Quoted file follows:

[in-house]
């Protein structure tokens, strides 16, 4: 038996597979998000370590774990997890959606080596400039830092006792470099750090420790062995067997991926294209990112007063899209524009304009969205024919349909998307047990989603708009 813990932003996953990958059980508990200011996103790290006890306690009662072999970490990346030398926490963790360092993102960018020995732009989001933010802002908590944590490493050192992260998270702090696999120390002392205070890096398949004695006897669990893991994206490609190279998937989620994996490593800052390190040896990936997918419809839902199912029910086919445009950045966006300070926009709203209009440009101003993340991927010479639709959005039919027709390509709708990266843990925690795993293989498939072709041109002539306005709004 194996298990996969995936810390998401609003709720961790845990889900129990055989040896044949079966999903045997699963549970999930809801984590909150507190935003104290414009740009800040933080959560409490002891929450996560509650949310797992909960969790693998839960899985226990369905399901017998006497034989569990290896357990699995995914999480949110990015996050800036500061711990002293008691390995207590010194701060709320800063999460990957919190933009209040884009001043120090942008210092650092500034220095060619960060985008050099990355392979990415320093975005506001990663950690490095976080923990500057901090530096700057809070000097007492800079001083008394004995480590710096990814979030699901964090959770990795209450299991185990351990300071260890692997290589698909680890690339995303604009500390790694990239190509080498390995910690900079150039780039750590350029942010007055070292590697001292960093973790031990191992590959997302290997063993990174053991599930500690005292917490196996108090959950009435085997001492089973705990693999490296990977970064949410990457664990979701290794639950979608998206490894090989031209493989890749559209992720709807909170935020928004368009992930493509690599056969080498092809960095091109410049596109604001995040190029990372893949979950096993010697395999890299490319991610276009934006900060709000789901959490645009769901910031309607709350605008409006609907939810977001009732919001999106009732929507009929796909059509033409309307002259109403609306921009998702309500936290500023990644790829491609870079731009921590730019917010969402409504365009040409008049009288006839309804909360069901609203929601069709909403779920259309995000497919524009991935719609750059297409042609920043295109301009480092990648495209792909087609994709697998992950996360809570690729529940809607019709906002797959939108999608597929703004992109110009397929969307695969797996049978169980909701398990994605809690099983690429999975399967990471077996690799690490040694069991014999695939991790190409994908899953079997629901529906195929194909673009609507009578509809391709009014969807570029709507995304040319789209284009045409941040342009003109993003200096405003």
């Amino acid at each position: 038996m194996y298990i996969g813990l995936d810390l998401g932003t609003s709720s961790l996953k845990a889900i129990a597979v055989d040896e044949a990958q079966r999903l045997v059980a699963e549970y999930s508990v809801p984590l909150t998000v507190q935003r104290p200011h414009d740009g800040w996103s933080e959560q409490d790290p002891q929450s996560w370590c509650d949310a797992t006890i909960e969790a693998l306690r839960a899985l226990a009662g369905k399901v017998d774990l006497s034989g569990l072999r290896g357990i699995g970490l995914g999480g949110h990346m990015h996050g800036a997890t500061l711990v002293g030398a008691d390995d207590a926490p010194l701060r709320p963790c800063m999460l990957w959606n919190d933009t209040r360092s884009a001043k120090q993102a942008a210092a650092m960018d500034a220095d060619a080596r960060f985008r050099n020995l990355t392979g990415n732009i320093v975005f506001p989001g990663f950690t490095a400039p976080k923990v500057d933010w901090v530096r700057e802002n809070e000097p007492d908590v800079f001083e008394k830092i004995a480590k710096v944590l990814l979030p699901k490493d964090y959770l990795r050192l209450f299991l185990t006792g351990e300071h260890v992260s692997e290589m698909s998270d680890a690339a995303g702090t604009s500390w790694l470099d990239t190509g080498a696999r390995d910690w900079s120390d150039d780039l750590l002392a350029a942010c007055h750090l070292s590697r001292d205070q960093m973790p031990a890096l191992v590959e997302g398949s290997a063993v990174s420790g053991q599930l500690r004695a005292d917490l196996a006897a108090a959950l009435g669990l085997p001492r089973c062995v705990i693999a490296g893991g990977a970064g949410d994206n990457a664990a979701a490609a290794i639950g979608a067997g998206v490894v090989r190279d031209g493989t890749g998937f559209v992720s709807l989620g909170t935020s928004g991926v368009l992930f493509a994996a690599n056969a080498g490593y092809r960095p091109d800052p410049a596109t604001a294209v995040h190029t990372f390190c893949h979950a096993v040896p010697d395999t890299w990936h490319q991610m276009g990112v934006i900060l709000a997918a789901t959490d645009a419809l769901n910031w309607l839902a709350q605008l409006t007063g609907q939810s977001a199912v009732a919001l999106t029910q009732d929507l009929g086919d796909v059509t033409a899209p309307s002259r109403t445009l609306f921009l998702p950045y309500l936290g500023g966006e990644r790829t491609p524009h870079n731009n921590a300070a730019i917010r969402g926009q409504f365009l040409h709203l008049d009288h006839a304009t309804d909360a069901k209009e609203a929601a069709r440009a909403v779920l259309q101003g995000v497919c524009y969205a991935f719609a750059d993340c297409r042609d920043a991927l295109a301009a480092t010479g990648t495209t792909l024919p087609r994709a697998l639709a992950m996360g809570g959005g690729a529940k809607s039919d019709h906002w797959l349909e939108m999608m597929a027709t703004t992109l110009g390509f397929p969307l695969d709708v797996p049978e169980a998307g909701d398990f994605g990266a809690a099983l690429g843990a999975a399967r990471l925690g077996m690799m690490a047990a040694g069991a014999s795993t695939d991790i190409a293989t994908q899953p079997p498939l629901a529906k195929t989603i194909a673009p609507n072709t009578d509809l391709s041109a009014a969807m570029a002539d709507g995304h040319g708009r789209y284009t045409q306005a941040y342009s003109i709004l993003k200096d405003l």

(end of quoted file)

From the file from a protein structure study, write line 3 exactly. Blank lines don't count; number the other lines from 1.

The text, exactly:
């Amino acid at each position: 038996m194996y298990i996969g813990l995936d810390l998401g932003t609003s709720s961790l996953k845990a889900i129990a597979v055989d040896e044949a990958q079966r999903l045997v059980a699963e549970y999930s508990v809801p984590l909150t998000v507190q935003r104290p200011h414009d740009g800040w996103s933080e959560q409490d790290p002891q929450s996560w370590c509650d949310a797992t006890i909960e969790a693998l306690r839960a899985l226990a009662g369905k399901v017998d774990l006497s034989g569990l072999r290896g357990i699995g970490l995914g999480g949110h990346m990015h996050g800036a997890t500061l711990v002293g030398a008691d390995d207590a926490p010194l701060r709320p963790c800063m999460l990957w959606n919190d933009t209040r360092s884009a001043k120090q993102a942008a210092a650092m960018d500034a220095d060619a080596r960060f985008r050099n020995l990355t392979g990415n732009i320093v975005f506001p989001g990663f950690t490095a400039p976080k923990v500057d933010w901090v530096r700057e802002n809070e000097p007492d908590v800079f001083e008394k830092i004995a480590k710096v944590l990814l979030p699901k490493d964090y959770l990795r050192l209450f299991l185990t006792g351990e300071h260890v992260s692997e290589m698909s998270d680890a690339a995303g702090t604009s500390w790694l470099d990239t190509g080498a696999r390995d910690w900079s120390d150039d780039l750590l002392a350029a942010c007055h750090l070292s590697r001292d205070q960093m973790p031990a890096l191992v590959e997302g398949s290997a063993v990174s420790g053991q599930l500690r004695a005292d917490l196996a006897a108090a959950l009435g669990l085997p001492r089973c062995v705990i693999a490296g893991g990977a970064g949410d994206n990457a664990a979701a490609a290794i639950g979608a067997g998206v490894v090989r190279d031209g493989t890749g998937f559209v992720s709807l989620g909170t935020s928004g991926v368009l992930f493509a994996a690599n056969a080498g490593y092809r960095p091109d800052p410049a596109t604001a294209v995040h190029t990372f390190c893949h979950a096993v040896p010697d395999t890299w990936h490319q991610m276009g990112v934006i900060l709000a997918a789901t959490d645009a419809l769901n910031w309607l839902a709350q605008l409006t007063g609907q939810s977001a199912v009732a919001l999106t029910q009732d929507l009929g086919d796909v059509t033409a899209p309307s002259r109403t445009l609306f921009l998702p950045y309500l936290g500023g966006e990644r790829t491609p524009h870079n731009n921590a300070a730019i917010r969402g926009q409504f365009l040409h709203l008049d009288h006839a304009t309804d909360a069901k209009e609203a929601a069709r440009a909403v779920l259309q101003g995000v497919c524009y969205a991935f719609a750059d993340c297409r042609d920043a991927l295109a301009a480092t010479g990648t495209t792909l024919p087609r994709a697998l639709a992950m996360g809570g959005g690729a529940k809607s039919d019709h906002w797959l349909e939108m999608m597929a027709t703004t992109l110009g390509f397929p969307l695969d709708v797996p049978e169980a998307g909701d398990f994605g990266a809690a099983l690429g843990a999975a399967r990471l925690g077996m690799m690490a047990a040694g069991a014999s795993t695939d991790i190409a293989t994908q899953p079997p498939l629901a529906k195929t989603i194909a673009p609507n072709t009578d509809l391709s041109a009014a969807m570029a002539d709507g995304h040319g708009r789209y284009t045409q306005a941040y342009s003109i709004l993003k200096d405003l």